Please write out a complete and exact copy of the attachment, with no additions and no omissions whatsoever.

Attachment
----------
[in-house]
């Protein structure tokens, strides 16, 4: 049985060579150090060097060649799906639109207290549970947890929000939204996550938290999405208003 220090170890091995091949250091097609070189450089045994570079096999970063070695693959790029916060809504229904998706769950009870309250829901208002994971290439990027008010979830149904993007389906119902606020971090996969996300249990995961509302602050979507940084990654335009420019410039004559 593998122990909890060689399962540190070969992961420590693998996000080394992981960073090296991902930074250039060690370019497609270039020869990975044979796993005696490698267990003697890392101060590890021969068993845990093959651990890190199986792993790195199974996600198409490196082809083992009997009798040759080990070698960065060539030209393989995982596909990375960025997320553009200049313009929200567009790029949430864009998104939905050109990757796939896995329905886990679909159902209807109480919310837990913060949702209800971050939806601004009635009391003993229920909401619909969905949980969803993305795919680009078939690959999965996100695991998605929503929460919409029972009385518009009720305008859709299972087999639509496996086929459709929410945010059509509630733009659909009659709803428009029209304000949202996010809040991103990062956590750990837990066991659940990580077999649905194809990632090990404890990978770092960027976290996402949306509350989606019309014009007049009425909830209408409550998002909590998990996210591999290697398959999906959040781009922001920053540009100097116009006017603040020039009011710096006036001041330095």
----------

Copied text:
[in-house]
């Protein structure tokens, strides 16, 4: 049985060579150090060097060649799906639109207290549970947890929000939204996550938290999405208003 220090170890091995091949250091097609070189450089045994570079096999970063070695693959790029916060809504229904998706769950009870309250829901208002994971290439990027008010979830149904993007389906119902606020971090996969996300249990995961509302602050979507940084990654335009420019410039004559 593998122990909890060689399962540190070969992961420590693998996000080394992981960073090296991902930074250039060690370019497609270039020869990975044979796993005696490698267990003697890392101060590890021969068993845990093959651990890190199986792993790195199974996600198409490196082809083992009997009798040759080990070698960065060539030209393989995982596909990375960025997320553009200049313009929200567009790029949430864009998104939905050109990757796939896995329905886990679909159902209807109480919310837990913060949702209800971050939806601004009635009391003993229920909401619909969905949980969803993305795919680009078939690959999965996100695991998605929503929460919409029972009385518009009720305008859709299972087999639509496996086929459709929410945010059509509630733009659909009659709803428009029209304000949202996010809040991103990062956590750990837990066991659940990580077999649905194809990632090990404890990978770092960027976290996402949306509350989606019309014009007049009425909830209408409550998002909590998990996210591999290697398959999906959040781009922001920053540009100097116009006017603040020039009011710096006036001041330095």